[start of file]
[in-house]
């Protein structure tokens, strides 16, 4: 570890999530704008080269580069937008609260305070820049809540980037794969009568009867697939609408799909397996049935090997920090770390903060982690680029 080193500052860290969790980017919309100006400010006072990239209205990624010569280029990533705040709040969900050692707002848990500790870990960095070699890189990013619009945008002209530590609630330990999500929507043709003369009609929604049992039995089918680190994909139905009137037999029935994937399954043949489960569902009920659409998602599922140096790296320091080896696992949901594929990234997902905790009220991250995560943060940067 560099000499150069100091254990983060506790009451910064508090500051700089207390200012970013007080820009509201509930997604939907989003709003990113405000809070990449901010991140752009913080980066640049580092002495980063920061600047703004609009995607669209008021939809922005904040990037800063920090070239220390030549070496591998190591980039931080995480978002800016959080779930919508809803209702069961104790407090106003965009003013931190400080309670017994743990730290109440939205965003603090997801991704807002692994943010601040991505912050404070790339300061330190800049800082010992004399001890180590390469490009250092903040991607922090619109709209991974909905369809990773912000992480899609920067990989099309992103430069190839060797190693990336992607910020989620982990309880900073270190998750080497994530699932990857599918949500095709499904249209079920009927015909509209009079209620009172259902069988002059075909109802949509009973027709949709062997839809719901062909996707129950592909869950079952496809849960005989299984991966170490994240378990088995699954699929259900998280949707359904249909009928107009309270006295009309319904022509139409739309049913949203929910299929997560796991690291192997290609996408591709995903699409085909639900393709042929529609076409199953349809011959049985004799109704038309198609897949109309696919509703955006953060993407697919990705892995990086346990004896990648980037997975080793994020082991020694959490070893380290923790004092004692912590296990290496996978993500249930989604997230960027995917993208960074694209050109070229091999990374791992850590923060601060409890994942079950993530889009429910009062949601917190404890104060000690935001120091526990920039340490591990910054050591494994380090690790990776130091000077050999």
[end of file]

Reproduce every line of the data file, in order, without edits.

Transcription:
[in-house]
């Protein structure tokens, strides 16, 4: 570890999530704008080269580069937008609260305070820049809540980037794969009568009867697939609408799909397996049935090997920090770390903060982690680029 080193500052860290969790980017919309100006400010006072990239209205990624010569280029990533705040709040969900050692707002848990500790870990960095070699890189990013619009945008002209530590609630330990999500929507043709003369009609929604049992039995089918680190994909139905009137037999029935994937399954043949489960569902009920659409998602599922140096790296320091080896696992949901594929990234997902905790009220991250995560943060940067 560099000499150069100091254990983060506790009451910064508090500051700089207390200012970013007080820009509201509930997604939907989003709003990113405000809070990449901010991140752009913080980066640049580092002495980063920061600047703004609009995607669209008021939809922005904040990037800063920090070239220390030549070496591998190591980039931080995480978002800016959080779930919508809803209702069961104790407090106003965009003013931190400080309670017994743990730290109440939205965003603090997801991704807002692994943010601040991505912050404070790339300061330190800049800082010992004399001890180590390469490009250092903040991607922090619109709209991974909905369809990773912000992480899609920067990989099309992103430069190839060797190693990336992607910020989620982990309880900073270190998750080497994530699932990857599918949500095709499904249209079920009927015909509209009079209620009172259902069988002059075909109802949509009973027709949709062997839809719901062909996707129950592909869950079952496809849960005989299984991966170490994240378990088995699954699929259900998280949707359904249909009928107009309270006295009309319904022509139409739309049913949203929910299929997560796991690291192997290609996408591709995903699409085909639900393709042929529609076409199953349809011959049985004799109704038309198609897949109309696919509703955006953060993407697919990705892995990086346990004896990648980037997975080793994020082991020694959490070893380290923790004092004692912590296990290496996978993500249930989604997230960027995917993208960074694209050109070229091999990374791992850590923060601060409890994942079950993530889009429910009062949601917190404890104060000690935001120091526990920039340490591990910054050591494994380090690790990776130091000077050999």